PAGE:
Integrity Matters: Part 1

What’s the most important element in forming a successful career? Well, here’s one that is so important that without it, you ain’t goin’ anywhere. Some might call it integrity, others might call it character. I use the two terms interchangeably here. No matter which one you prefer, I recommend that you bulk up on it; if you do, you’ll be amazed at how most if not all of the other elements of a successful career will eventually fall into place. On frequent occasions, it will more than compensate for mistakes and shortcomings in other areas.

From an employer’s perspective, Warren Buffett makes the point plainly: “In looking for someone to hire, you look for three qualities: integrity, intelligence and energy. But the most important is integrity, because if they don’t have that, the other two qualities, intelligence and energy, are going to kill you.”

Integrity is more important than all the good grades or degrees you’ve earned, more important than all the management courses you could possibly take, and more important than all the knowledge that you could absorb on any subject. It’s something over which every responsible, thinking adult has total personal control, and yet millions of people every year sacrifice it for very little. It will not only define and shape your future, but it will also put both a concrete floor under it and an iron ceiling over it. It’s what others will more likely remember you for than your looks, your talents, your smarts, or your rhetoric. If you lose it, it will taint everything else you accomplish.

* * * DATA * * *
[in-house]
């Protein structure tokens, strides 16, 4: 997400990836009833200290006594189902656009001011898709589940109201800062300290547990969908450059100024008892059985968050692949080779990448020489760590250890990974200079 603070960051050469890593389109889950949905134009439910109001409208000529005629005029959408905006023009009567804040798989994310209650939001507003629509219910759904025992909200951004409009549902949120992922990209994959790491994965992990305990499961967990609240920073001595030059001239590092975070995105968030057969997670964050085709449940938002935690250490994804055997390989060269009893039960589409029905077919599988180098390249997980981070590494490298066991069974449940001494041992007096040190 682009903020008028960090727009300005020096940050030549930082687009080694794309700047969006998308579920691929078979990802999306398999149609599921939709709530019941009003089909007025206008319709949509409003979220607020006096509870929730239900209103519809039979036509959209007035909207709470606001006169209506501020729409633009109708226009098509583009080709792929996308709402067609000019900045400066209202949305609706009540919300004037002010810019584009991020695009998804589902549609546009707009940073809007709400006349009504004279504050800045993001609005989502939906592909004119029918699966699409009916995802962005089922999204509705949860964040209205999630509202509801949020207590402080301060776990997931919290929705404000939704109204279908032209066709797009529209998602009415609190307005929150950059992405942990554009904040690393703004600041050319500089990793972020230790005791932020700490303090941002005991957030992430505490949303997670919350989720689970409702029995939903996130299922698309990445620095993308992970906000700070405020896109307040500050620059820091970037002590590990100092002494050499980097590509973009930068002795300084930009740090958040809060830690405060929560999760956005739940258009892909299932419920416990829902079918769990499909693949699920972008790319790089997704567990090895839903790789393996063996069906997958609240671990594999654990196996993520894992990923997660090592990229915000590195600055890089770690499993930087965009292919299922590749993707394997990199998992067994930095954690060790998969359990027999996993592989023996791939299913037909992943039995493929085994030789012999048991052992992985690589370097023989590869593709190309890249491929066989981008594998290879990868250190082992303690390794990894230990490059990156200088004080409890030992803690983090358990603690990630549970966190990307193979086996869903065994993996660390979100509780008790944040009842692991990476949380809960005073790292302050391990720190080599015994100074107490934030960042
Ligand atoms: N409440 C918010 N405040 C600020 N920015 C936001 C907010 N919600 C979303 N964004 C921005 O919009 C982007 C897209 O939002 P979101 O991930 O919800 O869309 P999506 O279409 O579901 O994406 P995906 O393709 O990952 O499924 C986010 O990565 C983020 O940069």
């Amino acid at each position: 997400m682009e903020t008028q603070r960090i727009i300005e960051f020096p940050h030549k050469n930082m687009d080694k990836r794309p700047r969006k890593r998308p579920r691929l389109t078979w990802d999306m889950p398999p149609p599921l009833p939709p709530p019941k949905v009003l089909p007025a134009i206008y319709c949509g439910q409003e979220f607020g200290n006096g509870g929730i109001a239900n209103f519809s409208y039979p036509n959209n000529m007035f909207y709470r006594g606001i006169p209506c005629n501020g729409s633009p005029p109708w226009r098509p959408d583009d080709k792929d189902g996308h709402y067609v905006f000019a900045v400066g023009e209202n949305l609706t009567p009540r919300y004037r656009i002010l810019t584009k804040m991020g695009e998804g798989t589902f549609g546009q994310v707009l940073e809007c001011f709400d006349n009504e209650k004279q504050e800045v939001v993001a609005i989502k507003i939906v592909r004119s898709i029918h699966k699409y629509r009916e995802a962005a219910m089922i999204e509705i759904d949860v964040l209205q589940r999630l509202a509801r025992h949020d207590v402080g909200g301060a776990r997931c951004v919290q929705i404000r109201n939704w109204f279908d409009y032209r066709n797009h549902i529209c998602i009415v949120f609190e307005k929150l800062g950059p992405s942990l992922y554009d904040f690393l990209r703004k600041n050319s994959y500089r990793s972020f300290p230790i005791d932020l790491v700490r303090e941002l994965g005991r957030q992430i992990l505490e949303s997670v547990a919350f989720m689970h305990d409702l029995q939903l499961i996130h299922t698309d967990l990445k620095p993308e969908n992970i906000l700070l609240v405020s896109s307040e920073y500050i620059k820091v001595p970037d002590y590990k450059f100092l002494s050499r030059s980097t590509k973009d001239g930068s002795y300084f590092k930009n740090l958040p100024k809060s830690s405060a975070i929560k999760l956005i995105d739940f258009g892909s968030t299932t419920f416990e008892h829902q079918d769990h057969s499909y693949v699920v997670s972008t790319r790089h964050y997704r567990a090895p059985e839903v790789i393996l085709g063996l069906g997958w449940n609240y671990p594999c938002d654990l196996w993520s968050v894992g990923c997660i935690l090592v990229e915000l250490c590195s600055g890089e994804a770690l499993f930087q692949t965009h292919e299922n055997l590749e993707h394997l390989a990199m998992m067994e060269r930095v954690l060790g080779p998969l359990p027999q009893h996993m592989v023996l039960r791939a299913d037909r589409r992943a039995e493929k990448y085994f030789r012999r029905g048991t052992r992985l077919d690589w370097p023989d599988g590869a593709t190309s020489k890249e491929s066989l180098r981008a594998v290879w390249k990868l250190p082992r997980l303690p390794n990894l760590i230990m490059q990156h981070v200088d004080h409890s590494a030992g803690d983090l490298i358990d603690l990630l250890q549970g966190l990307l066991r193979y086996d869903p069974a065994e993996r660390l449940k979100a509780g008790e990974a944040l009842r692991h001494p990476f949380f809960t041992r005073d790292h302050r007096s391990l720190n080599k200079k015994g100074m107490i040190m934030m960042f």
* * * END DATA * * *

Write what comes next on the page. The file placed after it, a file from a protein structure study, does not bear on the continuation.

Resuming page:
Your character is nothing more and nothing less than the sum of your choices. You can’t choose your height or race or other physical traits, but you fine-tune your character every time you decide right from wrong and what you personally are going to do about it. Your character is further defined by how you choose to interact with others and the standards of speech and conduct you practice. Character is often listed as a key leadership quality. I actually think character and leadership are one and the same. If you’ve got character, others will look upon you as a leader.

When a person spurns his conscience and fails to do what he knows is right, he subtracts from his character. When he evades his responsibilities, succumbs to temptation, foists his problems and burdens on others, acts as though the world owes him a living, or fails to exert self-discipline, he subtracts from his character. When he attempts to reform the world without reforming himself first, he subtracts from his character.

Lawrence W. Reed is president of the Foundation for Economic Education and the founder and president emeritus of the Mackinac Center for Public Policy. This blog is an excerpt from the Institute for Humane Studies Policy Career Guide.

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